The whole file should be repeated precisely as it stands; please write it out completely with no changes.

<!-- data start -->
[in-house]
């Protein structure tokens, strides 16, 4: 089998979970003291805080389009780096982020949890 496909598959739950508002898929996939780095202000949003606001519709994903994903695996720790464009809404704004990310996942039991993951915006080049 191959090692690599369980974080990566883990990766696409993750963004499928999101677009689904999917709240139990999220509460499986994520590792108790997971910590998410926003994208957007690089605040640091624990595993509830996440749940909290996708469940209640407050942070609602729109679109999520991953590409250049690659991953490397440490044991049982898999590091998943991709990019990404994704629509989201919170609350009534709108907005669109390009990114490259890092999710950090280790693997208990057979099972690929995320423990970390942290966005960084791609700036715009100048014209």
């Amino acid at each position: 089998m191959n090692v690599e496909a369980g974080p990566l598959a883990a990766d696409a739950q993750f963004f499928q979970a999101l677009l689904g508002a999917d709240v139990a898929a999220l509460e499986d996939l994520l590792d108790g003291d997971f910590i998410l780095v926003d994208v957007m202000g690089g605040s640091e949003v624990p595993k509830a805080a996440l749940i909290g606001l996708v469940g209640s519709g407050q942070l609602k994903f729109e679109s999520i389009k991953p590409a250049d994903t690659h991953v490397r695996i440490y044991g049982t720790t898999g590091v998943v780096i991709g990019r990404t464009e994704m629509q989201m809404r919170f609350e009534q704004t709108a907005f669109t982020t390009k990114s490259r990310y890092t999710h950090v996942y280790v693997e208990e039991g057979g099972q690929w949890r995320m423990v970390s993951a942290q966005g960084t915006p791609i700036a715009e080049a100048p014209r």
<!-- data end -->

[in-house]
């Protein structure tokens, strides 16, 4: 089998979970003291805080389009780096982020949890 496909598959739950508002898929996939780095202000949003606001519709994903994903695996720790464009809404704004990310996942039991993951915006080049 191959090692690599369980974080990566883990990766696409993750963004499928999101677009689904999917709240139990999220509460499986994520590792108790997971910590998410926003994208957007690089605040640091624990595993509830996440749940909290996708469940209640407050942070609602729109679109999520991953590409250049690659991953490397440490044991049982898999590091998943991709990019990404994704629509989201919170609350009534709108907005669109390009990114490259890092999710950090280790693997208990057979099972690929995320423990970390942290966005960084791609700036715009100048014209």
């Amino acid at each position: 089998m191959n090692v690599e496909a369980g974080p990566l598959a883990a990766d696409a739950q993750f963004f499928q979970a999101l677009l689904g508002a999917d709240v139990a898929a999220l509460e499986d996939l994520l590792d108790g003291d997971f910590i998410l780095v926003d994208v957007m202000g690089g605040s640091e949003v624990p595993k509830a805080a996440l749940i909290g606001l996708v469940g209640s519709g407050q942070l609602k994903f729109e679109s999520i389009k991953p590409a250049d994903t690659h991953v490397r695996i440490y044991g049982t720790t898999g590091v998943v780096i991709g990019r990404t464009e994704m629509q989201m809404r919170f609350e009534q704004t709108a907005f669109t982020t390009k990114s490259r990310y890092t999710h950090v996942y280790v693997e208990e039991g057979g099972q690929w949890r995320m423990v970390s993951a942290q966005g960084t915006p791609i700036a715009e080049a100048p014209r």